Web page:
D2R2 First Time Experience

I'm yet again very thankful for social media connecting me with rad people who share the same passions as me. Jack (@steelstatue) is one of the latest people that I've had the pleasure to meet and ride with thanks to this great platform - and this weekend was one for the books at the D2R2 event thanks to him. There were great laughs and conversations, miles of astounding views, and challenges that would come with the territory.

If you haven't heard about one of the nation's largest dirt-road event before, don't worry, because I hadn't either. To start of with some technicalities, D2R2 stands for Deerfield Dirt Road Randonnee and it's held every August in Franklin County, MA. Thousands of cyclists come together to ride the course that best suits their skill set. What makes this event so special is that every entry goes towards the Franklin's Land Trust, helping them conserve farms, forests, wildlands and other natural resources in the area.

When Jack reached out to me the week before the event and asked if I wanted to join him, I said yes without hesitation. I was stoked and decided to sign up for the full 180Km with about 4000m of elevation.

We arrived a day early, as we wanted to be organized for the day of the race, check out the bonfire, meet new people, and get a good meal with an early bedtime. Saturday morning was a very early start, being out the door by 5:15AM.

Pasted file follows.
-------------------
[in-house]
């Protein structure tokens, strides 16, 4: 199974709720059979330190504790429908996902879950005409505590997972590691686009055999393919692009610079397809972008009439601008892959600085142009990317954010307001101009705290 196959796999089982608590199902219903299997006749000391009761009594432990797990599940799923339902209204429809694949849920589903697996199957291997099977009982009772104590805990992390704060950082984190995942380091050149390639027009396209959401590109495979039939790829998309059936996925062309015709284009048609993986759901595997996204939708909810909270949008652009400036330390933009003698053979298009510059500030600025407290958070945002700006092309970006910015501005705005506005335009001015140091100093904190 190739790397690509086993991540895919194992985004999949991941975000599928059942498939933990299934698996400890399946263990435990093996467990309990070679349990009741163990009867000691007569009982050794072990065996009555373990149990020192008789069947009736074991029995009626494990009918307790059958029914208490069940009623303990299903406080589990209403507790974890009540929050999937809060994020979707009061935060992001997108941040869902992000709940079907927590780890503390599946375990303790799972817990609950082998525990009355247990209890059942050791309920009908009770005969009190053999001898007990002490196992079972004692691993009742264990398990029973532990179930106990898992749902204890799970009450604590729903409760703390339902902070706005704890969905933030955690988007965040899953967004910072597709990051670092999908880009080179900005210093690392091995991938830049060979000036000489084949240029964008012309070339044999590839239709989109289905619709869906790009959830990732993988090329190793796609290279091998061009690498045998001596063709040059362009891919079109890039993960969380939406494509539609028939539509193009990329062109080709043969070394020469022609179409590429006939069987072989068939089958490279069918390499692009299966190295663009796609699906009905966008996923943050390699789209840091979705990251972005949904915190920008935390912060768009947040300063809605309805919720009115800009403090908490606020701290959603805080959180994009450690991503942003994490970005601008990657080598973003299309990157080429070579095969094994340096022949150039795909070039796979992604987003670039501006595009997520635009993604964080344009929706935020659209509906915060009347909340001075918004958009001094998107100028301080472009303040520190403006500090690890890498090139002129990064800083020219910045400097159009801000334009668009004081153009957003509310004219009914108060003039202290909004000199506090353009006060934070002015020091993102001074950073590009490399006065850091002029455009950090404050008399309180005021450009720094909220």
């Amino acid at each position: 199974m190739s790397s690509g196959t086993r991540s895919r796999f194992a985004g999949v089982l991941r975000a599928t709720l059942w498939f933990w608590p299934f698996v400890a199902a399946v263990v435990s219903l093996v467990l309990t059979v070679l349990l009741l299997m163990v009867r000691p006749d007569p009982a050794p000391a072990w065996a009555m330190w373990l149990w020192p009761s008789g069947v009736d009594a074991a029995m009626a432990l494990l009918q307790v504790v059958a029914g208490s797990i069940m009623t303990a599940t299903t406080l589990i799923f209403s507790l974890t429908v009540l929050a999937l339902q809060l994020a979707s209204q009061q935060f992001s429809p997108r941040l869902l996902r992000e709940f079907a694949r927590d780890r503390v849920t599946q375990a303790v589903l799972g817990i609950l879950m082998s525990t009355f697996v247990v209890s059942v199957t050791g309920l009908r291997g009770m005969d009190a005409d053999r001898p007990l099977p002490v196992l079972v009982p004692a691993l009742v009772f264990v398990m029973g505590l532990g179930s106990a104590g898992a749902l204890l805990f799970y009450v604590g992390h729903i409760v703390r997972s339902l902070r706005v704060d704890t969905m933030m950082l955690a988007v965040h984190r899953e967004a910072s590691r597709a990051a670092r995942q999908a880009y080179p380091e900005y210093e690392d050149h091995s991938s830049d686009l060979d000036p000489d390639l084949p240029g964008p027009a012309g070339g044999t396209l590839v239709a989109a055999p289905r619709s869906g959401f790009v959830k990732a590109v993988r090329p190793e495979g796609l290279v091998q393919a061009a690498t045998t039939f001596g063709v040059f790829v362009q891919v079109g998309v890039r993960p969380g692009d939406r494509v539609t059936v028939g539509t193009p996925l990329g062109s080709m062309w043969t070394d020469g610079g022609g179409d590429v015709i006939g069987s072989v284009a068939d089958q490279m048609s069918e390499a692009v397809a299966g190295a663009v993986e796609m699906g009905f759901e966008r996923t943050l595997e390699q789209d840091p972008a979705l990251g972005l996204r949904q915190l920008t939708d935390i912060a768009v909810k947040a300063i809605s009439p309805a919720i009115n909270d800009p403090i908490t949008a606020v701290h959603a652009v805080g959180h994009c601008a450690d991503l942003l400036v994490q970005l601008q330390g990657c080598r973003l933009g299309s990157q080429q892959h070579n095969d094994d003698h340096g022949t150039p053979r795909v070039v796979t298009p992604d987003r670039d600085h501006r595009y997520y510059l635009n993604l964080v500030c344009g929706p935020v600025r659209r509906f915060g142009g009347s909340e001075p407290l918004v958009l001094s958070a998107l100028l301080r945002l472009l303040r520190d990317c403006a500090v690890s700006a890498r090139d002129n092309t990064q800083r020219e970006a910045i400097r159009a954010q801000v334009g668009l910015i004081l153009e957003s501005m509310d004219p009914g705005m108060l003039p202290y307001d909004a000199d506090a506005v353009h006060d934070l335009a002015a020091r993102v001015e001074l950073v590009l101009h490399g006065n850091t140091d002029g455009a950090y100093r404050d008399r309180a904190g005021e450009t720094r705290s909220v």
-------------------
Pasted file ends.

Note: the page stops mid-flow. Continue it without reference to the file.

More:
When we arrived to the campground, we could feel the great energy of the event. Friendly staff keeping busy and ensuring everything is set while also offering breakfast to all riders, campers getting ready for the big day and a dense fog. We also ran into some familiar faces from New York, in particular Wilis, owner of Deluxe Cycles in Brooklyn. Having done a few rides in the past, we decided to make this another group ride and continue adding onto miles together.After some coffee and bagels we got ready and took off.

D2R2 is not about the podium. It doesn't matter if you're the very first or dead last - it's about the event itself. Riding these beautiful conserved gravel roads, climbing the scenic routes and just having a blast. While I love NYC cycling, I can’t remember the last time I had so much fun.

The ride started off with a foggy and almost-mystical vibe. You couldn't see further than a few feet in front of you. When you are in the city, this is a view that you are not blessed with very often. As the sun began to peek through the fog, we were all so stunned with such beauty that we barely paid attention to the road. I think we would’ve all been several miles off route if it hadn’t been for my new Wahoo computer keeping us in check and reminding us when to turn and where to go.